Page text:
Before the #MeToo movement began when it seemed like there were bombshells being dropped every other day about men in positions of power in the entertainment industry abusing their privileges to take advantage of women, there was a shocking revelation about once-beloved comedian, Bill Cosby.
The seemingly family-friendly entertainer was accused by dozens of women over the years of drugging and sexually assaulting them. Cosby did admit to cheating on his wife and giving the women he "partied with" quaaludes as a means of initiating sex.
However when he was brought to trial by Andrea Constand, a Temple University employee he mentored some 14 years ago who accused Cosby of drugging and sexually assaulted her, Cosby's legal team insisted the encounter was consensual.
But two days of deliberations in the Montgomery County courthouse was all the jury needed to decide that the incident was not, and Cosby was found guilty on three counts of aggravated indecent assault against Constand: penetration with lack of consent, penetration upon administering an intoxicant, and penetration while unconscious. In layman's terms - the comedian was found guilty of date-rape.
After the verdict was reached, District Attorney for Montgomery County, Kevin R. Steele suggested that Cosby's $1 million bail shouldn't be an option, as he may be a flight risk because he owned a plane and could flee the country. To which Cosby replied, "He doesn't have a plane, you a**hole."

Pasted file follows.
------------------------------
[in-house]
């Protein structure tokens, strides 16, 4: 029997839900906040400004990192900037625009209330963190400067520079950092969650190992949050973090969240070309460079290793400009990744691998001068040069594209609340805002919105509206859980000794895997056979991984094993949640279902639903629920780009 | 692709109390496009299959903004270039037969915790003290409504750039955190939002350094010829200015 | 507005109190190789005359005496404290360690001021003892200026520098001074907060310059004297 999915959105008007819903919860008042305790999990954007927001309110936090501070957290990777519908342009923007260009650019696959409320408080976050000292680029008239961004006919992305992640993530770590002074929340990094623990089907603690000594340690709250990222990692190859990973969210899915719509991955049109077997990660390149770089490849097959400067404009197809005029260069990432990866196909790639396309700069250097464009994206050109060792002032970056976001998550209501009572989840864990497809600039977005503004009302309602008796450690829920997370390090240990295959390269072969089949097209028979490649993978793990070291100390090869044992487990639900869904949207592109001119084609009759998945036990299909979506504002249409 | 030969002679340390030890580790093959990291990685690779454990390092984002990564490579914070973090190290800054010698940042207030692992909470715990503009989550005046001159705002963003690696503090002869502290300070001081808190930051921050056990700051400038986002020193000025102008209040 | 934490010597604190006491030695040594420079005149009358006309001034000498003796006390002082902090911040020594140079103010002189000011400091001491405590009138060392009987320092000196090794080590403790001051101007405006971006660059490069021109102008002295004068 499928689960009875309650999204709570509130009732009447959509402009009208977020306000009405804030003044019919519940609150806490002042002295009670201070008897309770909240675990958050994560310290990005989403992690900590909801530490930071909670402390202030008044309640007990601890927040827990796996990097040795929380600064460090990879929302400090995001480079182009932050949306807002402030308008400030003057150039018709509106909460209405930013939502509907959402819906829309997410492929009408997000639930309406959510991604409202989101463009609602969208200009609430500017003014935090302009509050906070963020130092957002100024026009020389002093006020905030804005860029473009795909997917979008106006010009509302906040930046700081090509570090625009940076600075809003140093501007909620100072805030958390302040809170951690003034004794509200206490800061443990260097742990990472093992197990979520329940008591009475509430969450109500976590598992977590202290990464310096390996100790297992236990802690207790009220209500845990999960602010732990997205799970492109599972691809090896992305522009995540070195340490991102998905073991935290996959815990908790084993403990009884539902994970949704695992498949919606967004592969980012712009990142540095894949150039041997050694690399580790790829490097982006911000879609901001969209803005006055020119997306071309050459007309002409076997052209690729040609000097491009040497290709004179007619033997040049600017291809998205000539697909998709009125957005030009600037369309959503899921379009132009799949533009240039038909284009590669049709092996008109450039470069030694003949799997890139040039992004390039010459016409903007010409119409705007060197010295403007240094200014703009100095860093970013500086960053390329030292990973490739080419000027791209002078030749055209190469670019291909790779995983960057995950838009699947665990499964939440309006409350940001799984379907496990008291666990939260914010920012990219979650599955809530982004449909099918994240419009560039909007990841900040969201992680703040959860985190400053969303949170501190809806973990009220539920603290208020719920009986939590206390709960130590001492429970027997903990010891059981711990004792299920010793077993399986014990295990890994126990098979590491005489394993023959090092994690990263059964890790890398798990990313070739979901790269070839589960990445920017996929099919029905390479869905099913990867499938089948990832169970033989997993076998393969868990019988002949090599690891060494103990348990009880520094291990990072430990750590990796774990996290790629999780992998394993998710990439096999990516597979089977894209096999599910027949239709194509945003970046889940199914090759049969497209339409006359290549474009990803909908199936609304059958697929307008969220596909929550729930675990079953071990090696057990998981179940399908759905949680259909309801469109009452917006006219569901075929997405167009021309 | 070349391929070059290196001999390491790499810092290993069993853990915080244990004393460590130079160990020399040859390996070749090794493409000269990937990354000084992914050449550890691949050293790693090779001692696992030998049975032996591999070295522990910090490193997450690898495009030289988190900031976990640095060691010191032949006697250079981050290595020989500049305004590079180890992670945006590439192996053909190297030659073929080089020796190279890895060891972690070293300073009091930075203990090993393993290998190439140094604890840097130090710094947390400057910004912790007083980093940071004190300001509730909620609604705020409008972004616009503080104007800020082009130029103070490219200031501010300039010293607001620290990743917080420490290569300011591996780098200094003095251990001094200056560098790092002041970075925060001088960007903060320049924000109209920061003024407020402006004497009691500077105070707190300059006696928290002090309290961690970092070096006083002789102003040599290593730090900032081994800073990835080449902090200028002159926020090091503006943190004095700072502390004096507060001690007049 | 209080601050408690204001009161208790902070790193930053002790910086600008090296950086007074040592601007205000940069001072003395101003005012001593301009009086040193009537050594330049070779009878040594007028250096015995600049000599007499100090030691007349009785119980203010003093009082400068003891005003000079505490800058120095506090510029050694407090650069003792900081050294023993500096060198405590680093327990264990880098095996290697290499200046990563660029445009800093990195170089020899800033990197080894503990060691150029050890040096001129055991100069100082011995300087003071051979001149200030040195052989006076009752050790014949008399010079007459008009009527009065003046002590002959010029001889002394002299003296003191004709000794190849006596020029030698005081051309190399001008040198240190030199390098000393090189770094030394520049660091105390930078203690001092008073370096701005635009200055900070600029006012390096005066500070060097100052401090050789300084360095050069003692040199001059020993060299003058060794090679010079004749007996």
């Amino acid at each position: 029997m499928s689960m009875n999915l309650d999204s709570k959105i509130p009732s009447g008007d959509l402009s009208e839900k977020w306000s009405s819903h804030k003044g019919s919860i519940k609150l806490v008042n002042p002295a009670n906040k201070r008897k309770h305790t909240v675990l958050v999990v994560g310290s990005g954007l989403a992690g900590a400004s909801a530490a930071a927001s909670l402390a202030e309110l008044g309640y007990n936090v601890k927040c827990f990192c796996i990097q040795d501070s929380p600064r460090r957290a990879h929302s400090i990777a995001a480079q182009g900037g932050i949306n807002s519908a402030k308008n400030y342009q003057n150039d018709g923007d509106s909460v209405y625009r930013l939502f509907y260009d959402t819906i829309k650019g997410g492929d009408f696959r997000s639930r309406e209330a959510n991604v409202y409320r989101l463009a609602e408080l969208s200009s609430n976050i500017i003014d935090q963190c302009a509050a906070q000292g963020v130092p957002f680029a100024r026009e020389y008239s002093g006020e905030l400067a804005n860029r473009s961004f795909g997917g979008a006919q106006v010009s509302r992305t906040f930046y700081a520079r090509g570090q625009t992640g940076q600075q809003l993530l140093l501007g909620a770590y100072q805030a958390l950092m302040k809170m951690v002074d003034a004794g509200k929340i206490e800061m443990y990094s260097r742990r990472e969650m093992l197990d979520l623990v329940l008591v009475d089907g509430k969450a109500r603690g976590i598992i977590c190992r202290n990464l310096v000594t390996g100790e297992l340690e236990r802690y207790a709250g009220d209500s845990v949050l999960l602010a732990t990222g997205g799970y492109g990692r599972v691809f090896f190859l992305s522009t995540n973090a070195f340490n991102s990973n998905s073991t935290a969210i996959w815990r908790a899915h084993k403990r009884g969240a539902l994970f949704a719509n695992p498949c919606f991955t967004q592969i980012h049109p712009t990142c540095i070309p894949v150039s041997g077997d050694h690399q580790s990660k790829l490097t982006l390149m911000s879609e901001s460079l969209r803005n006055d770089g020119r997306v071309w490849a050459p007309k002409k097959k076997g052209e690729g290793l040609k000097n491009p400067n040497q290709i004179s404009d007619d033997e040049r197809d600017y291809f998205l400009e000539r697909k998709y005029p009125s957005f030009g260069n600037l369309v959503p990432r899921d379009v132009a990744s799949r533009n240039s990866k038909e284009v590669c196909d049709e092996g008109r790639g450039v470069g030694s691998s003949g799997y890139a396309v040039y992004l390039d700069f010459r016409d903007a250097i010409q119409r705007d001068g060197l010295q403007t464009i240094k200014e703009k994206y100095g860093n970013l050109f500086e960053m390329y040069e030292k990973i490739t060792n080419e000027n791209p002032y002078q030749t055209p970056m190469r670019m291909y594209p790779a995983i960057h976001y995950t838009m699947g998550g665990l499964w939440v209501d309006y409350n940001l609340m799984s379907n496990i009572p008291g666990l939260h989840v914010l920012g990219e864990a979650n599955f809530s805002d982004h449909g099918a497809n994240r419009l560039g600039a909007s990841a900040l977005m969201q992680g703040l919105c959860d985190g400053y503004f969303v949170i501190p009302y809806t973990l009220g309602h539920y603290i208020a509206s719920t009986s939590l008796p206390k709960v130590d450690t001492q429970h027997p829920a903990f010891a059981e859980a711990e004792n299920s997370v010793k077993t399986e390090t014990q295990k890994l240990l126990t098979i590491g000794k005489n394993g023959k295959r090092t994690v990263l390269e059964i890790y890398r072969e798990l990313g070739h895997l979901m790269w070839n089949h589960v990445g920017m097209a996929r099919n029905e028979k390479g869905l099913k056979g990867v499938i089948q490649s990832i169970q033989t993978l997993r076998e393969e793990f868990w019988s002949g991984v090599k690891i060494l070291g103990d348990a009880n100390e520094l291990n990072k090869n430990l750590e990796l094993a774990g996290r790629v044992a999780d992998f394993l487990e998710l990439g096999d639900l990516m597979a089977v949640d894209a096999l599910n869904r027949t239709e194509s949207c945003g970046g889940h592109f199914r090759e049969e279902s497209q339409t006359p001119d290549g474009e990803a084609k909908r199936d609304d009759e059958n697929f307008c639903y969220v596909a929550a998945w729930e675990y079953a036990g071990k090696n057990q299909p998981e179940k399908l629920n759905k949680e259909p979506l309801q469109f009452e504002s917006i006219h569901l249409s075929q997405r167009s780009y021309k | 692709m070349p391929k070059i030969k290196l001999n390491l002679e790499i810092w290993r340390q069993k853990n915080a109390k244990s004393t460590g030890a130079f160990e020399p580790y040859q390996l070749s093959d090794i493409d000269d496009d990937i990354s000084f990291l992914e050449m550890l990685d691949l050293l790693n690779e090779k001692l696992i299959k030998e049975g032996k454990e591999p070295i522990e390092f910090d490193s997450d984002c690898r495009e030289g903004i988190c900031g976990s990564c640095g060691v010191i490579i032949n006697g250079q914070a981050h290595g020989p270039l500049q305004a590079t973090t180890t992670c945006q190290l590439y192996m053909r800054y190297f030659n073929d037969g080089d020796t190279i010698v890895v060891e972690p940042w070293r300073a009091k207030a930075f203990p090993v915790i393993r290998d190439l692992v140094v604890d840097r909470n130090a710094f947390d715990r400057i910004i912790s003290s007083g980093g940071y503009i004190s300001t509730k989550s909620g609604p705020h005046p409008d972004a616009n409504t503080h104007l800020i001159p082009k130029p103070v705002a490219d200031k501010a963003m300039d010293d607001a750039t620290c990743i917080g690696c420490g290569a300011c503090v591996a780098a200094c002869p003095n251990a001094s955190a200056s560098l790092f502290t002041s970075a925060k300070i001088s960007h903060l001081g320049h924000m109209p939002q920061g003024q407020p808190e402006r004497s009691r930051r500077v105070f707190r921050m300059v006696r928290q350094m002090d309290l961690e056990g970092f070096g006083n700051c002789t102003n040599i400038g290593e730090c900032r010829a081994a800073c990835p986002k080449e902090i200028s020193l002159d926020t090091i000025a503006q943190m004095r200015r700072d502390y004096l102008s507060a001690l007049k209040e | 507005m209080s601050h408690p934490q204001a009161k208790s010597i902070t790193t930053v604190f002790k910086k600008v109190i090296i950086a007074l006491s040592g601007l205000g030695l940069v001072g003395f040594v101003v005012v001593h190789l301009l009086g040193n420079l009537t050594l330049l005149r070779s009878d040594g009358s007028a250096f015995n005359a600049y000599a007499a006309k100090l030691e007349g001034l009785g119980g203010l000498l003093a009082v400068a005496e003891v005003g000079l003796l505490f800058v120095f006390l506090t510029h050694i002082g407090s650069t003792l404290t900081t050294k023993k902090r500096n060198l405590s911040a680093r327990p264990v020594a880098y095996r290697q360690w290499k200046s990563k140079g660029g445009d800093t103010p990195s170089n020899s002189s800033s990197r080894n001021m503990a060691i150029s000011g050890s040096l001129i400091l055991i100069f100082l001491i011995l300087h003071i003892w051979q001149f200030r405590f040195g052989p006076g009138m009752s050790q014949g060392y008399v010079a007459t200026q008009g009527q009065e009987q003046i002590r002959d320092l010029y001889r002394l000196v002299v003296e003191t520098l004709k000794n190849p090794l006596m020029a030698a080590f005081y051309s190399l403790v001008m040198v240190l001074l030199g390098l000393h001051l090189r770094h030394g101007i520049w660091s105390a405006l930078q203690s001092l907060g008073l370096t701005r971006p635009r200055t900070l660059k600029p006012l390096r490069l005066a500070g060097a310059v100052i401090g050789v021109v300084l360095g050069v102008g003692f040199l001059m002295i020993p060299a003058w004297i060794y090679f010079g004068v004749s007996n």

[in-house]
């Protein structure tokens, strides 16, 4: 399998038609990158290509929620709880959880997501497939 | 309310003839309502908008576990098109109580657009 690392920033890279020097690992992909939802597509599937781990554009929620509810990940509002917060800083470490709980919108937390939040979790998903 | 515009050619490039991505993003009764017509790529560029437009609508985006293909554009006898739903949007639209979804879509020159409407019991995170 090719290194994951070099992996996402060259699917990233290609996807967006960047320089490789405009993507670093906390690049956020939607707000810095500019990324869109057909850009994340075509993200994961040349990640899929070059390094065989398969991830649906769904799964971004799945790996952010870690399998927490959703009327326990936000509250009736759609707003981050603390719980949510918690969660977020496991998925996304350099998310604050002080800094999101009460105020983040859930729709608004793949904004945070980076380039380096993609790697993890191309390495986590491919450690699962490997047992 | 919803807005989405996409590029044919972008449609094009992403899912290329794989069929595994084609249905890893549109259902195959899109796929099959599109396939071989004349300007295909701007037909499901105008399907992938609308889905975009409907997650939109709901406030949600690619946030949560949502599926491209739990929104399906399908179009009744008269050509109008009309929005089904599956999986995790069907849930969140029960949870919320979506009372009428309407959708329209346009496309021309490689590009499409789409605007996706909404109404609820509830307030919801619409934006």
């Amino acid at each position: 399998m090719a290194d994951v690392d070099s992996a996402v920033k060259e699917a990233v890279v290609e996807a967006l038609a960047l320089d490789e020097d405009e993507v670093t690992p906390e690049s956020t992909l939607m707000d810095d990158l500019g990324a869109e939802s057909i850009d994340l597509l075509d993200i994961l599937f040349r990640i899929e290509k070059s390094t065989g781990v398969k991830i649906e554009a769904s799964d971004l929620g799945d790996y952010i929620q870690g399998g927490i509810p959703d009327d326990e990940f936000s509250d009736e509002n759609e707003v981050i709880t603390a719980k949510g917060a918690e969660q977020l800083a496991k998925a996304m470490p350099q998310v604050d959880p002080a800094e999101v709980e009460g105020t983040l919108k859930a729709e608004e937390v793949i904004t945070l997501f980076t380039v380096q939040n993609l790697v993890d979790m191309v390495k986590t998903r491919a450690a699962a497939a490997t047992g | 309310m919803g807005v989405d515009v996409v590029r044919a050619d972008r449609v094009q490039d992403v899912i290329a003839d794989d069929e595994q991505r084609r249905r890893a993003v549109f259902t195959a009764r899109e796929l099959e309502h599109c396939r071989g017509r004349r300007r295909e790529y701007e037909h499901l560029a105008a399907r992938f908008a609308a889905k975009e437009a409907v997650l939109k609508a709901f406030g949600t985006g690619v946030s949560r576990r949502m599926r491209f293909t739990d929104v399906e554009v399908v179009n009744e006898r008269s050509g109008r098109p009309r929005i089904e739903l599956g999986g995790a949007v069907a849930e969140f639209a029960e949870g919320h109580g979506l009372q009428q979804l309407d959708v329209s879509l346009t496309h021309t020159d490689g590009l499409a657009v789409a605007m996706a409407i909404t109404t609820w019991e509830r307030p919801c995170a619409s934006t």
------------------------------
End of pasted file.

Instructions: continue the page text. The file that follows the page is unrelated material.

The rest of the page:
Cosby's defense team tried to paint Constand as a con artist, and even warned that the fervor behind the #MeToo movement would impact juror's views on Cosby. In fact, during jury selection, before being picked for the trial, potential members had to assure that accusations against other famous men in positions of power wouldn't taint their judgment of Cosby, who could now face prison time.
Each of the counts carries a maximum sentence of ten years, but they can be served concurrently.
Many people are counting the guilty verdict against Cosby as a progressive step in holding sexual assault offenders accountable, especially when it comes to the "wholesome male" stereotype, where attackers are given the benefit of the doubt. Remember the Brock Turner trial? The college swimmer who was caught raping a girl behind a dumpster? Some news publications posted his lap times and dialed down the language against him, focusing more on Turner "the prospective athlete" and not "Turner the Rapist."
Of course, social media being what it is, people are roasting Cosby for the conviction.
Some found it funny that the comedian who stayed away from "bad words" was caught cursing in a courtroom.
Others suggested that Cosby's conviction has more to do with his race than the fact that he's a powerful man.
Others pointed out that Cosby's case may be very similar to another old, (in)famous man in a position of power.
There are several people who are warning to not use the "double standard" argument to apologize for Cosby's behavior, but more so to go after other attackers who've done the same.
Cosby's legal team says it plans to appeal the decision, but for now, many are counting the verdict as a victory for all the women who accused him of sexual assault over the years.
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